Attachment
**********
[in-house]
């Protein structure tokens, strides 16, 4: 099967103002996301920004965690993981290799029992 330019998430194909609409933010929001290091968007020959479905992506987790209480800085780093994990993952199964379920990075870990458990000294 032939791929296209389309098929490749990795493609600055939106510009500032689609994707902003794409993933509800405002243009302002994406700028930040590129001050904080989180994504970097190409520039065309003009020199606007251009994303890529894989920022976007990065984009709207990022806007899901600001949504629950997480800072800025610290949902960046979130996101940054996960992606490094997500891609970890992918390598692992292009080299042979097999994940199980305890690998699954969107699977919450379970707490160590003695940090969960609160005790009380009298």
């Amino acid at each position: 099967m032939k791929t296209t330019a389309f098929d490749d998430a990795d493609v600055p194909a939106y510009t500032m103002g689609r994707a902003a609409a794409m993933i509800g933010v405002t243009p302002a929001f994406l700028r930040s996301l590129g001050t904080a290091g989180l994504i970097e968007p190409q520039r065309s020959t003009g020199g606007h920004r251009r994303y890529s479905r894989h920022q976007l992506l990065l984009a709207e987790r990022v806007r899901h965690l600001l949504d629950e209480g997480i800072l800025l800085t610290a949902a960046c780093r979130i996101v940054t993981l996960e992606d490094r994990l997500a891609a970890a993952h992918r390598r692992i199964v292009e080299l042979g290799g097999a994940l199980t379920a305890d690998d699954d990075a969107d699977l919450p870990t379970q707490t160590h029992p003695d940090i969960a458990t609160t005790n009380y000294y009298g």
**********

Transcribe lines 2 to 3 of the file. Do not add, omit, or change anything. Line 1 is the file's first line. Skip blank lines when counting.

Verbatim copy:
């Protein structure tokens, strides 16, 4: 099967103002996301920004965690993981290799029992 330019998430194909609409933010929001290091968007020959479905992506987790209480800085780093994990993952199964379920990075870990458990000294 032939791929296209389309098929490749990795493609600055939106510009500032689609994707902003794409993933509800405002243009302002994406700028930040590129001050904080989180994504970097190409520039065309003009020199606007251009994303890529894989920022976007990065984009709207990022806007899901600001949504629950997480800072800025610290949902960046979130996101940054996960992606490094997500891609970890992918390598692992292009080299042979097999994940199980305890690998699954969107699977919450379970707490160590003695940090969960609160005790009380009298």
């Amino acid at each position: 099967m032939k791929t296209t330019a389309f098929d490749d998430a990795d493609v600055p194909a939106y510009t500032m103002g689609r994707a902003a609409a794409m993933i509800g933010v405002t243009p302002a929001f994406l700028r930040s996301l590129g001050t904080a290091g989180l994504i970097e968007p190409q520039r065309s020959t003009g020199g606007h920004r251009r994303y890529s479905r894989h920022q976007l992506l990065l984009a709207e987790r990022v806007r899901h965690l600001l949504d629950e209480g997480i800072l800025l800085t610290a949902a960046c780093r979130i996101v940054t993981l996960e992606d490094r994990l997500a891609a970890a993952h992918r390598r692992i199964v292009e080299l042979g290799g097999a994940l199980t379920a305890d690998d699954d990075a969107d699977l919450p870990t379970q707490t160590h029992p003695d940090i969960a458990t609160t005790n009380y000294y009298g």